One solution to the massive tax collections by state and local government is to reduce the number of local governments. That includes school districts that have been slow to consolidate in ways that would save money and allow more money to flow into classrooms.
According to a recent research report by the Illinois Policy Institute, the state’s 859 school districts are ripe for consolidation. About 25 percent of them serve just one school. One-third of Illinois school districts serve fewer than 600 students.
Although the districts are small, that doesn’t mean there isn’t a layer of bureaucracy. Not only does every district have a superintendent, but many have assistant superintendents, transportation supervisors, human resource and business staffs and other positions that could be eliminated with more school consolidations.
When compared with other states that serve more than one million students, it’s clear the Illinois system is inefficient. Florida, which has taken school district consolidation to the extreme, has an average of more than 40,000 students per district. California and Texas have about 6,000 and 4,000 students per district, respectively. Illinois has 2,339 students per school district, on average.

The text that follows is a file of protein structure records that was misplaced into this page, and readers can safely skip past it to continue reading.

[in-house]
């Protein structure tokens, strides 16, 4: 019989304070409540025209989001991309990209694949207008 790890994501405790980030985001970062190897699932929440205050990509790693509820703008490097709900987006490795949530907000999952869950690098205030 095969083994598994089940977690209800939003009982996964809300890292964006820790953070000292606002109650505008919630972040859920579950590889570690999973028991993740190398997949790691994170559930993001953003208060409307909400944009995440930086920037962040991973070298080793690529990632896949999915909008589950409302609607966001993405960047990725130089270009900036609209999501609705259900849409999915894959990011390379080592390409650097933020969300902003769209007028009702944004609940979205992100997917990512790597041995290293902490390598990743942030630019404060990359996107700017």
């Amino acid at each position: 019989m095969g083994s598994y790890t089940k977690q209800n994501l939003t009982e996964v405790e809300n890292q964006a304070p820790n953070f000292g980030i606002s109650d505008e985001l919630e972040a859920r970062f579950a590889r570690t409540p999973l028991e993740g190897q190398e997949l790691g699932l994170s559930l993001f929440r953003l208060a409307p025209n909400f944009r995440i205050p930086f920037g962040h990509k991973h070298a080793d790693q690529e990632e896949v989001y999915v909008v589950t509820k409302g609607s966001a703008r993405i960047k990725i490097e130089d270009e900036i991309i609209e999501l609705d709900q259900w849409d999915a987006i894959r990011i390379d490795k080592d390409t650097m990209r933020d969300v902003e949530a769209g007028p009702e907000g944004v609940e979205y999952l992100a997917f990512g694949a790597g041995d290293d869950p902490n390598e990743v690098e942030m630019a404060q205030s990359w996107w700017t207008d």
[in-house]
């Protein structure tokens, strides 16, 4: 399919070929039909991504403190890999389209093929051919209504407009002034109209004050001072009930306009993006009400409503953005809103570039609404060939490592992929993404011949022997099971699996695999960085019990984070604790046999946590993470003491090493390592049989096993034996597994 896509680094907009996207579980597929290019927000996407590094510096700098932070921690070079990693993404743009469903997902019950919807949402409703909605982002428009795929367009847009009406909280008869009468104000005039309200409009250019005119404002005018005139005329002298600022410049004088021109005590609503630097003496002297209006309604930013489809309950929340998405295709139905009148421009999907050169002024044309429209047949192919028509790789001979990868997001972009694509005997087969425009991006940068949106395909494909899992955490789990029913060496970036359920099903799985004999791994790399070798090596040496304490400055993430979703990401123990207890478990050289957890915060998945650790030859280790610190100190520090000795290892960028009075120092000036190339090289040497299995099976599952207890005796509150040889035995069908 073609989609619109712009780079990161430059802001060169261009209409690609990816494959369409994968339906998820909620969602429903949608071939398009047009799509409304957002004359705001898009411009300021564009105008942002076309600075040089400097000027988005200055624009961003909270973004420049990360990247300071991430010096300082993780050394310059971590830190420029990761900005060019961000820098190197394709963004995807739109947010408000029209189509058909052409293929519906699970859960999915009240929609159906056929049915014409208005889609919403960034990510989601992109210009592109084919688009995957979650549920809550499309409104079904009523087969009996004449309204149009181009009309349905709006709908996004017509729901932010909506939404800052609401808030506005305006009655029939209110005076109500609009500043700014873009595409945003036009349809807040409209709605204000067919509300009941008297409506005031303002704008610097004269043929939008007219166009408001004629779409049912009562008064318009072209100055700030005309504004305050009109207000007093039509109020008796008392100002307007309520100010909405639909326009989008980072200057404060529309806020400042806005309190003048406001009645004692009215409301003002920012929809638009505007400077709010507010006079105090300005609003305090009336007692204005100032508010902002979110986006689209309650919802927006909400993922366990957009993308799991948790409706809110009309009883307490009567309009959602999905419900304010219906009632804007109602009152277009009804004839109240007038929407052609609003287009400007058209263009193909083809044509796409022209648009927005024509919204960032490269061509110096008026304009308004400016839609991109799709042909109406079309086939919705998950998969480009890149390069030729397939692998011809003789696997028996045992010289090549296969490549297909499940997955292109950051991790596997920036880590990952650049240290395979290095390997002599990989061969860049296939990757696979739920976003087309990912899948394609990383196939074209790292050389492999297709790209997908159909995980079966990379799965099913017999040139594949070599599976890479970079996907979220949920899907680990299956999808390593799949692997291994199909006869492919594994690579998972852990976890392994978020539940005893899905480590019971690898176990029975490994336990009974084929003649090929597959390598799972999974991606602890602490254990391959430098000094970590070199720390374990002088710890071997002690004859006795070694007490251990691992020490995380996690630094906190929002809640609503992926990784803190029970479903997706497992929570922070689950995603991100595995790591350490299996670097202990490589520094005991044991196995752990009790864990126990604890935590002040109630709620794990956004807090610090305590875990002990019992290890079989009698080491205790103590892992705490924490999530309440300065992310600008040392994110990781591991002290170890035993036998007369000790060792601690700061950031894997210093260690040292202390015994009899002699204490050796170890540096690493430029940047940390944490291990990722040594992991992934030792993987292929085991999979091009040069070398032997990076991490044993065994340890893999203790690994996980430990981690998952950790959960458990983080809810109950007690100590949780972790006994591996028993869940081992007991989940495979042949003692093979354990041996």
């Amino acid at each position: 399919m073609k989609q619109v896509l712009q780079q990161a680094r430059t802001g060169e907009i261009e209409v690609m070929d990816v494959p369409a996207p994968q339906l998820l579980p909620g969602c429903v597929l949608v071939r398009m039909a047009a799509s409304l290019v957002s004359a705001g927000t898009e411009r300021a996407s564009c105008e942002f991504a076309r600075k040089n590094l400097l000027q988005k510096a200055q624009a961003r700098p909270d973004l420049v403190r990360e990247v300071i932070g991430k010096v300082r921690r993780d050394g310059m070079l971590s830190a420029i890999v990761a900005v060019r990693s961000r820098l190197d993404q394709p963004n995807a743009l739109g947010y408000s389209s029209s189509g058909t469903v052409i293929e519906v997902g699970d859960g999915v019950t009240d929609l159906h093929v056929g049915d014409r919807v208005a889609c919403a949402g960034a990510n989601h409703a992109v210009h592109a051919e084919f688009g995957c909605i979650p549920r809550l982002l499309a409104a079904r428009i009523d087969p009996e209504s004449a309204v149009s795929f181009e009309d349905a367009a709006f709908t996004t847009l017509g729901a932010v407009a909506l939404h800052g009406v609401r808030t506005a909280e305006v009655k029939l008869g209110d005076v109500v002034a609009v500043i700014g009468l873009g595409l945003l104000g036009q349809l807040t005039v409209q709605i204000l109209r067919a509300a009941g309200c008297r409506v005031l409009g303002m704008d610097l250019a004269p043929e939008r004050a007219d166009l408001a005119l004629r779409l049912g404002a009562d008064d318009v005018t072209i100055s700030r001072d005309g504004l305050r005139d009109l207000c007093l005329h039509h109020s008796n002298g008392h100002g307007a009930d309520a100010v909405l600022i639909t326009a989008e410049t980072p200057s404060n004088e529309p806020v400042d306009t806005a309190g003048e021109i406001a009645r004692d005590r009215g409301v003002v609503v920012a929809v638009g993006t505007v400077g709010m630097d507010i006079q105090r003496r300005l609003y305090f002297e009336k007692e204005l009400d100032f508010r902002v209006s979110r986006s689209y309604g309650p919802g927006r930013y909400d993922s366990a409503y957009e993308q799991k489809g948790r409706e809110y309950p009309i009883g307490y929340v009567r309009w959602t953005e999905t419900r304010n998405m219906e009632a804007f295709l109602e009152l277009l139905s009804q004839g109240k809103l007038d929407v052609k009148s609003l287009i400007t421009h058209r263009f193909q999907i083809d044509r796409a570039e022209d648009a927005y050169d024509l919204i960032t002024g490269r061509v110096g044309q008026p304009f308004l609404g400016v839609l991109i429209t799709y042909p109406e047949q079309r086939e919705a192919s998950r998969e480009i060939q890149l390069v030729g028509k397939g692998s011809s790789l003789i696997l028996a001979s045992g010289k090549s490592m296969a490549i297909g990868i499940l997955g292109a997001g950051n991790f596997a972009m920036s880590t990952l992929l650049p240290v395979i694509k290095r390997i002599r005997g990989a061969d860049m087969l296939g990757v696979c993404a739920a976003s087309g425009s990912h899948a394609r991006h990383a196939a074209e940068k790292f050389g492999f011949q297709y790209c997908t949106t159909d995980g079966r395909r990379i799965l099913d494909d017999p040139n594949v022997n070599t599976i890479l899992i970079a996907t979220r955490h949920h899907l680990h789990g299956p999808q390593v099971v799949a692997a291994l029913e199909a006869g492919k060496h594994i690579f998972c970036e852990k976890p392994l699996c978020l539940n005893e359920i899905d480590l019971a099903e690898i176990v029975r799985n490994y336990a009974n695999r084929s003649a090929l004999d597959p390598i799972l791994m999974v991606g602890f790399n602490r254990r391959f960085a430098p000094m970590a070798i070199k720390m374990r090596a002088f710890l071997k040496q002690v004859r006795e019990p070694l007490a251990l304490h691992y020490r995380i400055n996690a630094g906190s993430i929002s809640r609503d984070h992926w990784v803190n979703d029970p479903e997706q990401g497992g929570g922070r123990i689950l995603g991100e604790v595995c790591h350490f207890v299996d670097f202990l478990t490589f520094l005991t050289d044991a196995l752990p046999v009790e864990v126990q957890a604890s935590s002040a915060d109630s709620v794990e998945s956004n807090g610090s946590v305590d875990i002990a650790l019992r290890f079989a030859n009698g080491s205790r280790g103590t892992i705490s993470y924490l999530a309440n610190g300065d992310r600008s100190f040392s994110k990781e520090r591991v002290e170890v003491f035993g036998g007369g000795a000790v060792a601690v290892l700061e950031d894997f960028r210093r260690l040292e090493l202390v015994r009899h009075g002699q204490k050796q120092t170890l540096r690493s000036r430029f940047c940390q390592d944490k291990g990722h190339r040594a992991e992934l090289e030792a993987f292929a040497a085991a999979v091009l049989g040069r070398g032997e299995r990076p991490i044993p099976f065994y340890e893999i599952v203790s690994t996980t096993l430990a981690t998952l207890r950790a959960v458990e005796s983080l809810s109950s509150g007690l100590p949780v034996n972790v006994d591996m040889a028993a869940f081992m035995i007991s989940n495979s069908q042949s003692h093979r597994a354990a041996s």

The savings of district consolidation could be significant, in both administrative costs and future pension costs. The institute study looked closely at districts in the New Trier Township. This wealthy Chicago suburb is home to six elementary school districts that feed into a single high school district. Taxpayers pay for seven superintendents; the average salary of those seven is $280,000 per year. Taxpayers could save millions a year on superintendent salaries alone.
The savings would not be confined to just one district, however. Because taxpayers across the state pay into the educators’ pension system, reducing the number of administrators in this one district would save taxpayers $30 million over the next 30 years, said the study.
The institute estimates if the state cut the number of districts in half, putting the average district size still less than California, there would be district operating savings of between $130 million and $170 million annually. The costs in pensions would be between $3 billion and $4 billion over the next 30 years.
In other words, this is something that would save the state, and taxpayers, real money. There are obstacles to consolidation, including a concern about the loss of identity. However, in this case, consolidation is not a rural issue. In fact, some of the greatest targets for consolidation are in heavily-populated areas.
There is little doubt that consolidating school districts is politically difficult. But so is raising taxes and explaining to schools why they don’t receive the resources they expect from the state.
To escape from its current financial doldrums, Illinois government needs to fundamentally change and the size of government needs to be smaller. School district consolidation is one place where change is necessary.
Local Mayors and Village Presidents, along with School District Board Presidents and Township Supervisors in Leyden and Norwood Park Townships need to provide the leadership to begin a conversation about consolidation.